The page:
The burden of Staples and Office Depot

From multi-colored notebooks to patterned binders and colorful backpacks, middle school transition should be fun and exciting. My eldest daughters had so much joy in picking out their bundles of school supplies at this same stage. This is where they got their first locker equipped with the too complicated combination for their ages. Raquel can’t have any of that. She doesn’t get a choice. She has to have supplies that help her see and a different lock on her locker because she is unable to use a regular lock. In the fight for normal, Raquel sticks out like a sore thumb.

Anxiety’s cure: Finding our blessings

We all take for granted what we have and how normal life is until you have to experience it first hand with someone who struggles each and every day of her life. As a parent, I can’t help but feel worried for my child and panic at each hour of the day just wondering if she is okay. The world can be cruel sometimes, and it kills me inside to know that I can’t always protect her. I do know, however, that I have to remain strong for my daughter. Each day she finds it within herself to fight for something normal. She has taken what life has thrown at her, and yet she continues to live, and for that I feel blessed.

Why Does it Feel Like I’m Feeding her to the Wolves


Opening the doors

The drive was mostly quiet except for my pounding heart beat. I looked over at Raquel in the passenger seat as she twiddled her thumbs. I felt like I could break at any moment, the nerves were getting to me. I wondered how Raquel felt? Was she ready? I sure wasn’t.

Today was the first day of school. I already sent my eldest daughters, Merry and Lauren to high school. Lauren is a Freshman and Merry is a Junior. They had each other, so I knew they’d be alright, and Merry was already the well-known, popular, star-studded upperclassman. Raquel had no one except for the student aid she was assigned for the first week of classes.

An Anxiety Attack When Meeting the Wolf Pack

My anxiety was at an all time high. When we pulled up to the school and I dropped her off, I noticed the teacher that was waiting to accompany Raquel to her locker. I watched her as she walked away, fearing a sudden misstep or trip over something she couldn’t see, even a small pebble. I tried to curb my nerves, but my heart dropped with every step.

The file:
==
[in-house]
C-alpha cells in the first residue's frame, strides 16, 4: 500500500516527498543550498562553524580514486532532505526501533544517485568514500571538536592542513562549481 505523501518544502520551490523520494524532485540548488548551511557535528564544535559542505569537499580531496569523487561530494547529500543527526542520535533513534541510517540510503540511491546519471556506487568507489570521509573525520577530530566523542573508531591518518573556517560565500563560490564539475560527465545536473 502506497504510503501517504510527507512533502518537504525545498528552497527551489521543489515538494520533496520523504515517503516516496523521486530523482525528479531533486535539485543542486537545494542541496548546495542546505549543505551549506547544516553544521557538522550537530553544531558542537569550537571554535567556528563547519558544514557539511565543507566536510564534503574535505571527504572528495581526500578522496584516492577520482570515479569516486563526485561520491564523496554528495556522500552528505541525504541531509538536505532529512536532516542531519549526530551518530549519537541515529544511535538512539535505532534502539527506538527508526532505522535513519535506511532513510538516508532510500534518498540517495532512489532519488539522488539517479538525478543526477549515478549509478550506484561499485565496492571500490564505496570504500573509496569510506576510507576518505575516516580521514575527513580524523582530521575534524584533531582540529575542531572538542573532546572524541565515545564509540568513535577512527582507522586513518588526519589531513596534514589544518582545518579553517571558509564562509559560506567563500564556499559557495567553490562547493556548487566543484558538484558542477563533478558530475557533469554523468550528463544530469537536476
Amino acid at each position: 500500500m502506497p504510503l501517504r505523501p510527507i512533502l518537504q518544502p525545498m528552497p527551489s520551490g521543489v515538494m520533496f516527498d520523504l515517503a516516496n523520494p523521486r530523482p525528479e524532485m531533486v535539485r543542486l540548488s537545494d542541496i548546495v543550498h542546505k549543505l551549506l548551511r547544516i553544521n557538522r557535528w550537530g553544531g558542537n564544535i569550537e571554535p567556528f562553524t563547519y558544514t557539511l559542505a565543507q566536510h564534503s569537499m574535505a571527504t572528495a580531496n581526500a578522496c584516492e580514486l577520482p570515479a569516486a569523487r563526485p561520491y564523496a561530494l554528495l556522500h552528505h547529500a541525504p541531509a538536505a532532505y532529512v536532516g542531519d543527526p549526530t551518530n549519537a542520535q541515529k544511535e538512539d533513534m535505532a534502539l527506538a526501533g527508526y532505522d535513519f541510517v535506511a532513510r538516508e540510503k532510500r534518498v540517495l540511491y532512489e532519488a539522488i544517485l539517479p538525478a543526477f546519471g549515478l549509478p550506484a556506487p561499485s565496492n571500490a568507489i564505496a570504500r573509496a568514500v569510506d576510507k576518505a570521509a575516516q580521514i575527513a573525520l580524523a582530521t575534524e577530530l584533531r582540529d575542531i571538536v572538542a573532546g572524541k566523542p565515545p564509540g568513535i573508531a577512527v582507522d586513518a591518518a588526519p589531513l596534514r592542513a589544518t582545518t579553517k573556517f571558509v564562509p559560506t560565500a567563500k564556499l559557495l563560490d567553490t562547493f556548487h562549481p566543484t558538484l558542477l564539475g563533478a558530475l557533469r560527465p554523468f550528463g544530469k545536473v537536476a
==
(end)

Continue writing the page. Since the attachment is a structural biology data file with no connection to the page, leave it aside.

I wanted so fiercely for Raquel to be accepted. After all, she is my baby cub, and I couldn’t bare the thought of her being eaten alive. Sending you daughter who can barely see five feet in front of her into the den of hundreds of crazed pre-teens is like eating cold soup; It leaves a bit of a sour taste in your mouth.  

Diagnosing Disaster

The air was cold around me. It was probably just my body reacting to Raquel’s absence. I wanted to hold her hand as she walked through the halls. I wanted to hug her and make sure she was okay. I wanted to be there to scold any child that looked at her like she was different. I knew I had to relinquish my leash. I couldn’t be there to guide her through life in some aspects, and I knew she had to make it on her own. She is growing up, and I think that’s what I fear the most.

Good Fortune

Hours later when Raquel got back in the car, I asked her, “How was your day sweetie?” My heart was racing with the fear of the unknown. I hoped that nothing happened to her. I was trying to hide my worry, but I couldn’t bare the thought of her Wolfram syndrome deterring her happiness. It’s all a mother could want for her child. When Raquel looked at me, I didn’t see the same blank nervousness, but the glint of a smile. “I made a new friend,” she said. With that, I finally was at ease.

You Never Know Who’s Listening

wolfram syndrome diabetes panelI received a great email today from a mother who teaches 4th grade PSR (Parish School of Religion) at our church St. Clare of Assisi.

She told me that at the end of their Monday night class, they around the room and each child will pray for someone or something important to them. She said one little guy in particular wanted to pray for a classmate who had diabetes and that he hopes we find a cure soon because he does not want her to hurt anymore. The classmate he was referring to was my daughter, Raquel. When I read this email, it touched my heart and brought a smile to my face. The hardest audience I have ever spoken in front of, (600 elementary children), actually understood what I had said to them during our Diabetes Awareness Month assembly at Babler Elementary. It warmed my heart that this little boy had comprehended that one of his classmates is struggling with her health. It was worth it and if I had to speak to a million elementary school kids…I would! It goes to show you that if we all try and spread the word about Wolfram syndrome, we just might raise enough awareness and support for the research that will one day revolutionize the diabetic world and save the life of my daughter and others like her who are living with this horrific disease.  In the meantime, I’ll keep working and sharing our message because you never know who’s listening.